What does the term Automation mean to you?

(Heather) #1

When I started in testing, the only thing I thought automation meant was Selenium. I’ve since learned that automation can mean so many things! Unit tests are automation, API checks, even JMeter scripts. Selenium isn’t the only thing under the umbrella of automation.

I’m interested to hear from others in the community to see what does the term Automation mean to you?

What does the future hold for a manual tester moving towards automation?
(JC) #2

The main thing I notice is that most people outside QA don’t quite get the whole creation/maintenance/execution resource overhead, especially when the system you’re working on is changing all the time.

(Chris) #3

Automation is manual, exploratory testing helped by a tool that performs coded checks.

(Steve) #4

Automation testing is a misnomer really. Automated tests need to be manually thought of, manually written, and then they can be automatically scheduled to execute, so the only ‘automated’ part is the test execution. So to me, Automation means ‘the automated execution of test scenarios’. If in the future, we are able to automatically generate tests, and have them run themselves, then the term would have a broader meaning.

(Garry) #5

Automation in terms of software development can also apply to automatic build creation and deployment. However, in term of QA we usually automate tests which are needed to be executed more than once. There is no point in automating a test which needs to be executed only once! Automation is initially attributed to high cost but its real benefit is realised in regression testing.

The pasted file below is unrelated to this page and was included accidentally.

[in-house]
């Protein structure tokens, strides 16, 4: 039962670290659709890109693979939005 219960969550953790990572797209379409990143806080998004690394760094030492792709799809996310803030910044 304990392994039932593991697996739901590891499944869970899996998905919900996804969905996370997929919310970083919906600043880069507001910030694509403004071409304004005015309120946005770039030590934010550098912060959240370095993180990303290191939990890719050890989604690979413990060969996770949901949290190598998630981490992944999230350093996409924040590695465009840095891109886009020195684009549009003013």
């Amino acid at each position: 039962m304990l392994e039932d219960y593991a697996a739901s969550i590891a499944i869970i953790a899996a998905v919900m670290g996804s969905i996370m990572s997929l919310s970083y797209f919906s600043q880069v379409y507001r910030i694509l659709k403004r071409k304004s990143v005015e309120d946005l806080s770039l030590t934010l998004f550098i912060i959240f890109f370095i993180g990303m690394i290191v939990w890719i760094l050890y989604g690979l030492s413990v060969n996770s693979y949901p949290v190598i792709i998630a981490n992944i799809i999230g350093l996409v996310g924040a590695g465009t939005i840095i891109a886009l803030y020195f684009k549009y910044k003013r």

(Darrell) #6

To me automation means the creation of scripts which allow for repetitive actions to be run again and a again.

If I want to ensure business features continue to work as new features are introduced then I might write Selenium automation to test things and use a gherkin based tool to express the business features (Cucumber, JBehave, etc.). As new features are created, my UI Test Automation will ensure older features continue to work.

I can also use automation to run unit tests. Run static analysis tools on the code. There is also automated code coverage, performance testing, code complexity analysis, etc.

We can create automation to prompt the developer to add comments (provide them with a helpful template) when checking in code and even require them to include a ticket number to cross reference it to the story or defect report.

Setting up of the data before we start testing can be automated. SQL scripts to load a database. This can be from scratch or we could take production data, modify it to hide sensitive information then load it into a test environment.

If we are deploying the software to a cluster of machines, I can use automation to ensure all the machines were deployed correctly. I write a script to check 1 machine then make it loop to check 300 machines.

Current client has APIs to query product, province, language, etc. If I want to check all possible combinations this is definitely a candidate for automation. If it is Soap or REST calls I could use a tool like SoupUI to test everything.

Any time I feel I’m testing the same thing (at any stage of development) multiple times or on current body with multiple parameters then I think about how can I automate that.